NEW YORK | 200 Amsterdam Ave | 668 FT | 55 FLOORS


The “gerrymandered” zoning is tough to defend.

On the other hand, the area should be properly upzoned.


Upzone? Not clear. Schools are overcrowded in the area. Permitted density levels already are pretty high for a largely residential area. It’s not and probably shouldn’t be like Midtown. In any case getting an upzoning through this neighborhood probably is impossible.


Schools are an easy problem to solve: require buildings of a certain size to include a school. It’s been done before in NYC.

Sadly you’re entirely correct that NIMBYs would fight it tooth and nail, and have the money+connections to succeed.


You’re right about schools. Those originally objecting to this project often said that any new building in the area of this size should provide school space or construction subsidies. And that makes sense both for the UWS and any other similar area. There are tons of kids living around 200 Amsterdam including in my building and PS 199 can’t handle the load.



Nothing has happened here since news of the zoning lot challenge being filed first appeared. I would not be surprised if the site stays inactive until the challenge is resolved. Indeed, I would not be surprised if this project dies and the developer sells out or files for reorganization.


UWS NIMBYs have sued every major building project for decades now. Obviously it will have no impact on construction.

You really think developers don’t research the zoning before building? The building is permitted and a go.


You may be right. I tend not to state conclusions I have no power over in categorical terms. I guess we both will have to wait and see.


I doubt this one will be canceled. This, like Sutton Place (although smaller now) will happen. I construction demo permits are in order for the Sutton Place parcel. Thats one area where NIMBYs were super aggressive. Also in the LES with the Cherry Street towers. But they will fail in the end.


Again, you may be correct. But in the case of 200 Amsterdam the zoning lot challenge was timely filed so the DOB must take a new look at the building (not demo) permit. In addition, the arguments in the challenge are, at a minimum, interesting. (Yes, I’ve read the challenge documents.) I don’t think there has been a case like it before. That augers for something in addition to standard NIMBY stuff. The contest may involve new and far reaching zoning issues that will end up in court. In addition, the politics of the case may be tending in favor of those opposing the building. Yes, the contest may fail, but it also may take quite a bit of time. Can the developers handle the expenses associated with a wait? Will the lenders bail? These sorts of questions can’t be answered now, but I don’t think we should assume that this case will come out the same way most other land use contests have in the past. I, for one, am interested in seeing what happens.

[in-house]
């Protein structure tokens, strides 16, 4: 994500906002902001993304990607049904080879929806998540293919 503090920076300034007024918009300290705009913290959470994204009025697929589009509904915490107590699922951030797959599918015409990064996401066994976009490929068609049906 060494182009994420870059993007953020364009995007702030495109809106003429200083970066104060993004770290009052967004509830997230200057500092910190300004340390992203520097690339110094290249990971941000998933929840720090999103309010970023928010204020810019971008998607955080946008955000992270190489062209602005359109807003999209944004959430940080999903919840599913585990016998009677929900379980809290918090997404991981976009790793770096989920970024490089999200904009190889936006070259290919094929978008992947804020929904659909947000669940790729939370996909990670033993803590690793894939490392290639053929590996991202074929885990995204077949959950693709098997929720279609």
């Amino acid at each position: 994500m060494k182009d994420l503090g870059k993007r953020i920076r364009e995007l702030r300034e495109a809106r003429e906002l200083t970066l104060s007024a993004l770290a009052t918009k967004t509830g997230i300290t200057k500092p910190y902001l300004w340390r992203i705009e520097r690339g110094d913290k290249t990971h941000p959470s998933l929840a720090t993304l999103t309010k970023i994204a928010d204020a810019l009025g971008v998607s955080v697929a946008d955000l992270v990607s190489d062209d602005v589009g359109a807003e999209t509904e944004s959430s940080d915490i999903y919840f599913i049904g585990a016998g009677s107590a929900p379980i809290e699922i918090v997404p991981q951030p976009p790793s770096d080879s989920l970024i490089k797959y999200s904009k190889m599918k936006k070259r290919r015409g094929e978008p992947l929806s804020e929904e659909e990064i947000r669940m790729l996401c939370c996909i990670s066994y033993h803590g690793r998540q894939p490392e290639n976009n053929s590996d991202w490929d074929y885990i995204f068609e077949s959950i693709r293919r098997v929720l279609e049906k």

This building will pay property taxes to fund the schools, like any other, and its residents will pay NYC income tax, like the residents of the old buildings (and probably more, on average, since the tenants will be market-rate, while most of the old buildings are rent-regulated). Why should it be required to pay extra over that?

The Upper West Side didn’t have a single school when the Dakota and other buildings were built at the in the 1880s–those developers were turning empty farmland into multi-story apartment towers. Should those buildings not have been built back then because schools didn’t exist?

Maybe these NIMBYs should be focusing their energy on something positive, like lobbying the city to build more schools, instead of spending their $$ blocking much-needed housing. It seems very small-minded and negative.


I agree, unfortunately, that this project could be stalled in court for years, even if they are completely within their rights (zoning lot gymnastics have been common for decades).

But ultimately, something of this magnitude will get built here once the legal hurdles are cleared. The air rights are too valuable not to use.

One more thing: I can’t believe these NIMBYs call themselves the “Committee for Environmentally Sound Development” when their whole agenda is to fight against dense urban development near a mass transit line, which is the most environmentally friendly form of development!


I’ll stop after this one. Yes, schools are needed. Yes, the city’s failure to build schools in a city with what is now the highest population in its history is ridiculous. And yes groups opposing dense urban development near mass transit stops often overstep. The point of my series of comments here goes not to the politics of development opposition but to the contours of land use rules. Zoning lot creativity has been around for some time. But this one (don’t know if you’ve seen the map) is really quite amazing. The air rights transfers for buildings like 432 Park and 56 Leonard were from abutting parcels, the final lots were rationally shaped, and the other regulations for such transfers were followed. This one is spaghetti that wanders and meanders around in the Lincoln Towers complex as well as the newer building at 200 West End (at 70th). There really is no way that required access to the zoning lot can be used by either those in the proposed building or those in the existing buildings. Is it legal? Don’t know. Is it worth taking a look at in order to rationalize development planning? I think so. For the benefit of both citizens and developers, rules should be straightforward, easy to predict, and fair in application. To be honest, I don’t think this one fulfills those goals. That’s why I find the whole thing interesting and worth watching unfold.